The Great 28 is featured in our annual Cheese Pairings issue.
While a popular menu item in many parts of the world, lamb is not a common order in the United States. In fact, the average American consumes less than a pound of the protein per year, compared to nearly 200 pounds of beef, pork, and chicken. Why? Some blame World War II, during which it is said that American soldiers ate a great deal of mutton. As a result, the men returned to the States with an aversion to the gamy meat, associated it with lamb, and passed the distaste on to their families.
Outside of American cuisine, lamb is a celebrated dish. It’s a cornerstone of Greek and Middle Eastern cookery and is often prepared with a variety of warm spices and served with a cooling yogurt sauce. We believe all turophiles should try it—if the classic pairing of yogurt is any hint, this meat is meant to be matched with dairy.
Chops can come from the rib, loin, sirloin, or shoulder of the lamb, and usually contain a rib bone. Whichever you pick, select a cut that features a good deal of marbling to ensure the most flavor. When it comes to cheese, Holly Kenna, general manager of New York’s Bedford Cheese Shop, recommends something mellow and bright as a contrast to the gamy meat, like a super creamy blue. Or, crumble ricotta salata atop your chops to amplify the dish’s savory notes.
La Ferme de la Tremblaye Persillé de Chèvre + lamb chops
Marcelli Formaggi Ricotta Peperoncino + lamb chops
Sohail Zandi, chef and co-owner of Brushland Eating House in Bovina, N.Y., suggests topping lamb meatballs—traditionally mixed with herbs and spices like coriander, oregano, and mint—with washed-rind Prufrock. “It’s a pungent square balanced by notes of ripe Mediterranean fruits, toasted nuts, and a lingering saltiness—the perfect complement to the gaminess of lamb,” he says. Can’t find Prufrock in your neck of the woods? French Pont l’Évêque, the cheese that inspired the Martha’s Vineyard stinker, will do just fine.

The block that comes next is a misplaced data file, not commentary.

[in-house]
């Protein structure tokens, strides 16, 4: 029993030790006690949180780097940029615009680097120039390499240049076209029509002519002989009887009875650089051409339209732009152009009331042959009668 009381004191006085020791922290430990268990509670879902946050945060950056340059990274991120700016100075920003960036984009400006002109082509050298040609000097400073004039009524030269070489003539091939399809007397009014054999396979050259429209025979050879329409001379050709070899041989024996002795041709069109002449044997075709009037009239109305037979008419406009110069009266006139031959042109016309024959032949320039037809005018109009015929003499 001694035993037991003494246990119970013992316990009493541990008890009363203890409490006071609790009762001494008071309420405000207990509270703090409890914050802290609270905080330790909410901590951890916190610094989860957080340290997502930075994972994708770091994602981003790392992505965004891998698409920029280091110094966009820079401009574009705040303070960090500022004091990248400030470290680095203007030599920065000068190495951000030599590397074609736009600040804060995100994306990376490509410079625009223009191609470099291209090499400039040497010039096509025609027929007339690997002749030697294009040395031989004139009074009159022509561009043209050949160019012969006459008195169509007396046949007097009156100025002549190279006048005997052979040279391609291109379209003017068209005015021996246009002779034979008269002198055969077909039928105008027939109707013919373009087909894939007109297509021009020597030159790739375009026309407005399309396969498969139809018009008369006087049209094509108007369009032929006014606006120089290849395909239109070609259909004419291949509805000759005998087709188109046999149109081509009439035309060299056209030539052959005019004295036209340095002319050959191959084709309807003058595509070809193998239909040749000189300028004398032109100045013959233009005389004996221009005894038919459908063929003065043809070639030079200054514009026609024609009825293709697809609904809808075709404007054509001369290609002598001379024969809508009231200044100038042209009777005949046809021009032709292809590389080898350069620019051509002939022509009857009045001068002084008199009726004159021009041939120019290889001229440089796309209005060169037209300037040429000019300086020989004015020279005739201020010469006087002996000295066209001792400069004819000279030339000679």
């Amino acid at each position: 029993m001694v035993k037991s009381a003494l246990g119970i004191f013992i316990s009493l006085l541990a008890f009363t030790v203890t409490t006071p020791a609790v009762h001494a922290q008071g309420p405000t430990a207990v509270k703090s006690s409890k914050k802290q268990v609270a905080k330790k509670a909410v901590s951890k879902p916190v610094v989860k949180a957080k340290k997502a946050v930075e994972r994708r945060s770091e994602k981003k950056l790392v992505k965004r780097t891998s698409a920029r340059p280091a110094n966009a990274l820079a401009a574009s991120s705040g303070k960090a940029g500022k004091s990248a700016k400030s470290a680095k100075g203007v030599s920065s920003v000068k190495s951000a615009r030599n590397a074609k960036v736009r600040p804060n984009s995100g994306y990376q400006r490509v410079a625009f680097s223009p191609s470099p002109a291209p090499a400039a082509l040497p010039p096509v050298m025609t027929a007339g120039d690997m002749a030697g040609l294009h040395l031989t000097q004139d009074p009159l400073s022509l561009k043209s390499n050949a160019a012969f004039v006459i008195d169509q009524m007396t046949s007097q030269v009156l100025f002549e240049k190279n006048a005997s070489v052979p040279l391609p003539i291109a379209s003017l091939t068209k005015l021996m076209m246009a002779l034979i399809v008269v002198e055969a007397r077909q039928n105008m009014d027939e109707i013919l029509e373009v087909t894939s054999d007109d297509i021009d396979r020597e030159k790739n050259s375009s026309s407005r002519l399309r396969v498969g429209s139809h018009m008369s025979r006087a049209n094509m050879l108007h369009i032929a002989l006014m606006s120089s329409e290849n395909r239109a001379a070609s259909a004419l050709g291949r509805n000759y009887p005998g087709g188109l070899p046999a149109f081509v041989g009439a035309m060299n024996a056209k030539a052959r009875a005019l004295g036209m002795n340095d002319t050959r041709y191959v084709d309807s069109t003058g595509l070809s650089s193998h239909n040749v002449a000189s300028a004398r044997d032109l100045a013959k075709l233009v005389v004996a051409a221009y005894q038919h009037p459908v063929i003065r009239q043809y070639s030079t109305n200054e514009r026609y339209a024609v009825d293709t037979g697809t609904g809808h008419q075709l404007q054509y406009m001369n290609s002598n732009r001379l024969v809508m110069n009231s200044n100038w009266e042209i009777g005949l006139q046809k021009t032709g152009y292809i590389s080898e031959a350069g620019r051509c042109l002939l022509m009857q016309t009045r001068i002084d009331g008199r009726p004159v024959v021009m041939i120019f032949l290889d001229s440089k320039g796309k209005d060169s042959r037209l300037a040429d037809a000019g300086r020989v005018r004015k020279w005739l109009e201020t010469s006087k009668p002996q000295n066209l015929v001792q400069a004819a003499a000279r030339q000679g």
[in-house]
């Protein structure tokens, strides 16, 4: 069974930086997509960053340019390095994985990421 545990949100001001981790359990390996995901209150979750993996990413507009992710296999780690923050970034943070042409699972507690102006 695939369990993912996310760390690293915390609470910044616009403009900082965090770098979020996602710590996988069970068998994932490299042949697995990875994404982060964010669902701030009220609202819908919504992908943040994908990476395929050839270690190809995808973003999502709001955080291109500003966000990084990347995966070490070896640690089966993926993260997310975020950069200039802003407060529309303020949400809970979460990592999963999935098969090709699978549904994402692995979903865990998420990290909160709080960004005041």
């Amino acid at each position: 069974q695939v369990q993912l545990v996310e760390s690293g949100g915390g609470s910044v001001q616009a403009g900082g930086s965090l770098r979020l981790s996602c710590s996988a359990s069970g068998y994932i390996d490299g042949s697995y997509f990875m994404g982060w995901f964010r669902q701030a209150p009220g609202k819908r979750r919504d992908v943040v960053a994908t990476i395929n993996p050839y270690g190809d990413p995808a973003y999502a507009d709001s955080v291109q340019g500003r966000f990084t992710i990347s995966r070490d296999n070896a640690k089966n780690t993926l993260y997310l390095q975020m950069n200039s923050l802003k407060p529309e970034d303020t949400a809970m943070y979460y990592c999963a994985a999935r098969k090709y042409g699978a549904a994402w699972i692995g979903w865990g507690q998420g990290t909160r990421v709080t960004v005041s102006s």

Grey Barn and Farm Prufrock + lamb meatballs
Pont l’Évêque PDO + lamb meatballs
Leg of Lamb
The leanest of the cuts, leg of lamb can be served with or without the bone, though leaving the bone in boosts the flavor of the meat (and raises the level of your presentation). When preparing leg of lamb, Connor Pelcher, associate director of sales at Murray’s Cheese, suggests considering the “complex flavor of roast lamb: salty, earthy, gamy, and meaty,” to get the most out of the experience. To match these flavors, Pelcher recommends mizithra, a Greek cheese made from whey. To contrast, look to Hudson Flower, a soft-ripened sheep’s milk wheel with light, bright flavors and an herb-rubbed rind.
Greek Isle Mizithra + leg of lamb
Murray’s Cavemaster Reserve Hudson Flower + leg of lamb
Photography by gerenme/iStockphoto.com